Last time I wrote about the connection between superannuation and wills, I said that if you do not have a binding death benefit nomination for your superannuation it will go to your spouse which may be a 'domestic partner'. Today I’ll explain further what that means.
Who is my domestic partner?
If you are living with a person (whether of the opposite or same sex) on a permanent domestic basis in the one shared residence then you are probably in a domestic relationship. Marriages are easy to identify - a religious or civil ceremony has occurred. Domestic relationships are not so easy to identify and are certainly difficult to define as having started on a particular date. The commencement of a domestic relationship is more like osmosis. It happens organically over a period of time. A couple might be able to state that three months ago they were not in a domestic relationship, and although they acknowledge that they are in a domestic relationship now, they cannot identify one particular date over the last three months which swings the opinion from two solitary lives to a domestic relationship. For the purposes of superannuation there is no minimum time limit that the domestic relationship must exist in order to qualify for the benefit.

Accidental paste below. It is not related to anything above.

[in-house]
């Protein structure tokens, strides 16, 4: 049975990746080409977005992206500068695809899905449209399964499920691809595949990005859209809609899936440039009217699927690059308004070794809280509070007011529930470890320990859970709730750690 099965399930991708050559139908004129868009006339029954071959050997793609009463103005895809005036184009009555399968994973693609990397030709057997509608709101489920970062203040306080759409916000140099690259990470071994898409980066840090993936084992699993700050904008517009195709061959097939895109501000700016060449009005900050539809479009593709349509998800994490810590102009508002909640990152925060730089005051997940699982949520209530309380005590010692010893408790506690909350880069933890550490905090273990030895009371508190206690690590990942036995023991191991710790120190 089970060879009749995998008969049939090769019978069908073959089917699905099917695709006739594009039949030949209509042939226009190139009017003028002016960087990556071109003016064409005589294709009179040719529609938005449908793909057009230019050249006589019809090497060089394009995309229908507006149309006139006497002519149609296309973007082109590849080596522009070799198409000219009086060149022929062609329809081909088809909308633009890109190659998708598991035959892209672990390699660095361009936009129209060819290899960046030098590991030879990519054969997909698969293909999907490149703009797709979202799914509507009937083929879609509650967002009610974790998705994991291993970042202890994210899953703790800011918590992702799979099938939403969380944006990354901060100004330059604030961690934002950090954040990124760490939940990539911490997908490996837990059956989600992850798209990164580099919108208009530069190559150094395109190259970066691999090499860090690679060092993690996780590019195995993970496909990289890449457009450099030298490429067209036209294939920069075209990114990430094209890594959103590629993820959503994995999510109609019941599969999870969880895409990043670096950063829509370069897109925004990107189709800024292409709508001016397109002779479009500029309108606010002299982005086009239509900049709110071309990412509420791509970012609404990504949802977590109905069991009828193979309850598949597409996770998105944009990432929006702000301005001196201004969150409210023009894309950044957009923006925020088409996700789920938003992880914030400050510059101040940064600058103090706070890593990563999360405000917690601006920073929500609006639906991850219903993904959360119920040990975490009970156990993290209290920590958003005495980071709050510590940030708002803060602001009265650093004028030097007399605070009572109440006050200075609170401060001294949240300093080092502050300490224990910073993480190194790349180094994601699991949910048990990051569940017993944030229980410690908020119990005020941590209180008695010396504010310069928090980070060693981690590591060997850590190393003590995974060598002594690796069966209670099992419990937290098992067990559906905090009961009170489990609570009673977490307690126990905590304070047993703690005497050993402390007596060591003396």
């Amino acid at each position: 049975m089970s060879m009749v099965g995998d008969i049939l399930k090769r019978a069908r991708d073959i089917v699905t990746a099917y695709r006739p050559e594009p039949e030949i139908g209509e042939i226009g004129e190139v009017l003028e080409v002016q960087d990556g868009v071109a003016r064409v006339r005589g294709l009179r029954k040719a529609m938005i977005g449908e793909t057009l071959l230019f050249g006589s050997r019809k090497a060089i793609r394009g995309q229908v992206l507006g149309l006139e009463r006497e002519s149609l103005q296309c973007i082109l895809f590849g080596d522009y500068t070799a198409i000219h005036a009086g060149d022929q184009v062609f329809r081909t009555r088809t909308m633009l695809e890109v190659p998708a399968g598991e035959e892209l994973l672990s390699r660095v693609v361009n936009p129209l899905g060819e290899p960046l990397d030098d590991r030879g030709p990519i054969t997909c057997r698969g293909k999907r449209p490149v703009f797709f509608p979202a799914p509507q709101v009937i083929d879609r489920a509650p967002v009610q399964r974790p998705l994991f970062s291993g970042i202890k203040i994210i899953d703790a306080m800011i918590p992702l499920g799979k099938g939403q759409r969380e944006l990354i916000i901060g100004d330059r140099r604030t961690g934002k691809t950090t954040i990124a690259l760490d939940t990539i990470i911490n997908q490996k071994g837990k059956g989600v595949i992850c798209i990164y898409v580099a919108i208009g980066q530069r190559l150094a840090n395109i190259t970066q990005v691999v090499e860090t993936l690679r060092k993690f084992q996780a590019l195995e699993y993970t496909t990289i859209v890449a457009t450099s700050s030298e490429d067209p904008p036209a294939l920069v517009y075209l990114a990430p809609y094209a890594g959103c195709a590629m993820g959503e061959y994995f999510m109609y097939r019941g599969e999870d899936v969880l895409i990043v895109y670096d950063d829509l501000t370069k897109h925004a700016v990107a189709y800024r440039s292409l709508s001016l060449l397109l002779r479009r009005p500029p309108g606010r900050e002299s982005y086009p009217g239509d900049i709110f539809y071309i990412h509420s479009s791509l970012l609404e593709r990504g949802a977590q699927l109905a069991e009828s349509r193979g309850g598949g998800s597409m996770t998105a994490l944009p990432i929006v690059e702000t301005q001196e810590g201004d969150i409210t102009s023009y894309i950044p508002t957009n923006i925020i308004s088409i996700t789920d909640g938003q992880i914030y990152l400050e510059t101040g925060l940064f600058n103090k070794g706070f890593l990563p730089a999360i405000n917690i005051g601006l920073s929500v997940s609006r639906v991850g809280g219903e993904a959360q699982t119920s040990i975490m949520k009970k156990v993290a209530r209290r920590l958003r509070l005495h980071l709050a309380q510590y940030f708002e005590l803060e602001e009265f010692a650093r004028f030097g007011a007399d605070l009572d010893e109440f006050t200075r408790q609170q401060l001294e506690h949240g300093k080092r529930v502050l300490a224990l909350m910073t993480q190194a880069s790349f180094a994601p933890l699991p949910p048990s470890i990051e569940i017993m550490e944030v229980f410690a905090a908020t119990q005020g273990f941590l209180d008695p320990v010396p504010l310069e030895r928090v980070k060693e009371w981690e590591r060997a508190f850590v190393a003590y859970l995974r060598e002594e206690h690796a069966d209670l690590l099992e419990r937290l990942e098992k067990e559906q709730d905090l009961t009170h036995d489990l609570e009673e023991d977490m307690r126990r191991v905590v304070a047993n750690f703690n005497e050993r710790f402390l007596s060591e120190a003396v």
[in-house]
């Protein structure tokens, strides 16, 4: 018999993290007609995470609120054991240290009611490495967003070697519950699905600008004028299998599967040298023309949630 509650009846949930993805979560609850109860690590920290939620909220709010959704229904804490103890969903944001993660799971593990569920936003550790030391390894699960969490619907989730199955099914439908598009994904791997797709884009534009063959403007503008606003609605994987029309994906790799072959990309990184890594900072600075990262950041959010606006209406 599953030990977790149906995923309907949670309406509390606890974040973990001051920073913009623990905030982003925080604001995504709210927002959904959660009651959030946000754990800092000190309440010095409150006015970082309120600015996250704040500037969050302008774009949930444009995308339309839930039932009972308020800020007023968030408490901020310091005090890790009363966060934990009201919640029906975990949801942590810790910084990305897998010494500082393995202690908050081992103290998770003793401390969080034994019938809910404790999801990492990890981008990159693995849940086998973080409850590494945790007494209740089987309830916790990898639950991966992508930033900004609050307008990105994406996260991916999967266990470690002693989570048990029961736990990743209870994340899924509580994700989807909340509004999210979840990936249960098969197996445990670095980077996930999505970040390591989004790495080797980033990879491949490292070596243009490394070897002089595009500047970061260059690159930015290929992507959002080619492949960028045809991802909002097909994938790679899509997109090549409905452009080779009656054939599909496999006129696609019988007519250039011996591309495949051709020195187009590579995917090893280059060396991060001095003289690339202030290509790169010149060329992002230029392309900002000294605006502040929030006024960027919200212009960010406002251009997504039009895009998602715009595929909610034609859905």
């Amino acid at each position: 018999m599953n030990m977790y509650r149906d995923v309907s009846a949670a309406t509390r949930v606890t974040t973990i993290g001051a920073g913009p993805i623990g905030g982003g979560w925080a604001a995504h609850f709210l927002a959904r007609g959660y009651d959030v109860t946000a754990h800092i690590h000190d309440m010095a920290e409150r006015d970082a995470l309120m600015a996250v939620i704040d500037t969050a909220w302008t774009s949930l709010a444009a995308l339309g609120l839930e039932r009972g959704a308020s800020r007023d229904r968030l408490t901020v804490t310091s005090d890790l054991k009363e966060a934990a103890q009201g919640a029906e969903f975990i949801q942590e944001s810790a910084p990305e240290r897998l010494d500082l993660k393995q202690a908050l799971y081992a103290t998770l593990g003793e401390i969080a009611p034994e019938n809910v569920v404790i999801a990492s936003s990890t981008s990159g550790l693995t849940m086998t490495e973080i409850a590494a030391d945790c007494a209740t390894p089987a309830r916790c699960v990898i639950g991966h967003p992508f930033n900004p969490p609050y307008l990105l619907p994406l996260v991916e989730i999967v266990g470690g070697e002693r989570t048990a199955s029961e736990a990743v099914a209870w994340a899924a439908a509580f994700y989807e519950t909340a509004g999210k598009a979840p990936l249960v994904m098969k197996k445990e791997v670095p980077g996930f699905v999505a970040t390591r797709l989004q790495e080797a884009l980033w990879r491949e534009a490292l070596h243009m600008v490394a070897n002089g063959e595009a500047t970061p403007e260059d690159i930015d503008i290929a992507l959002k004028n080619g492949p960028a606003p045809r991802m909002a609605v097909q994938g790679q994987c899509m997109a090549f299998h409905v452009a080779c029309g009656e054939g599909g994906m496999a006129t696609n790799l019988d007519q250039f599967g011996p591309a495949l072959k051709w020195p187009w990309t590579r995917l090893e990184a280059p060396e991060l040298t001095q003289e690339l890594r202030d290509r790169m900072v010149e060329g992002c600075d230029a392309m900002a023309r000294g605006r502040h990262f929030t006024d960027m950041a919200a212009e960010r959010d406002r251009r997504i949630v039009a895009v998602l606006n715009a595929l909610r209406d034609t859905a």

A couple of examples
Jason is 25 years old, in full-time employment, still lives at home, but has a female friend Kylie. They have been in a close relationship for three years. Jason does not have a Will. He has $10,000 accumulated in his superannuation fund plus an insurance death benefit of $250,000. No binding nominations been made. Should Jason die at this point, the superannuation fund is likely to pay the benefit to his parents because he was in an interdependent relationship with them, or they might pay to his estate. Without a will Jason’s parents are his next of kin and will be entitled to his entire estate.
Six months later Jason has moved out of home and is sharing a house with Kylie. They have been in the house for nearly 6 months when Jason dies suddenly. The superannuation will be paid to Kylie as his domestic partner. His estate, because he did not have a Will, will again go to his parents as the next of kin. Kylie only qualifies as the next of kin for his estate if they have been together for two years as a couple.
Let’s suppose Kylie and Jason separate after a few months of sharing the house and Kylie moves out. Nicole then moves into the spare bedroom and shares the rent. Six months later, Jason is still unattached, but he and Nicole have taken advantage of the moment as consenting adults from time to time. Is it friends with benefits? Is it a more modern version of the domestic relationship? Or is it none of these? This time Jason has completed a binding death nomination naming his estate as the beneficiary so the nature of the relationship does not matter.
It is so important to make a binding death benefit nomination, particularly as a young adult. Of course, you should make a Will as well. For advice on this and other will related matters contact the Will & Powers of Attorney team on 03 5445 1000.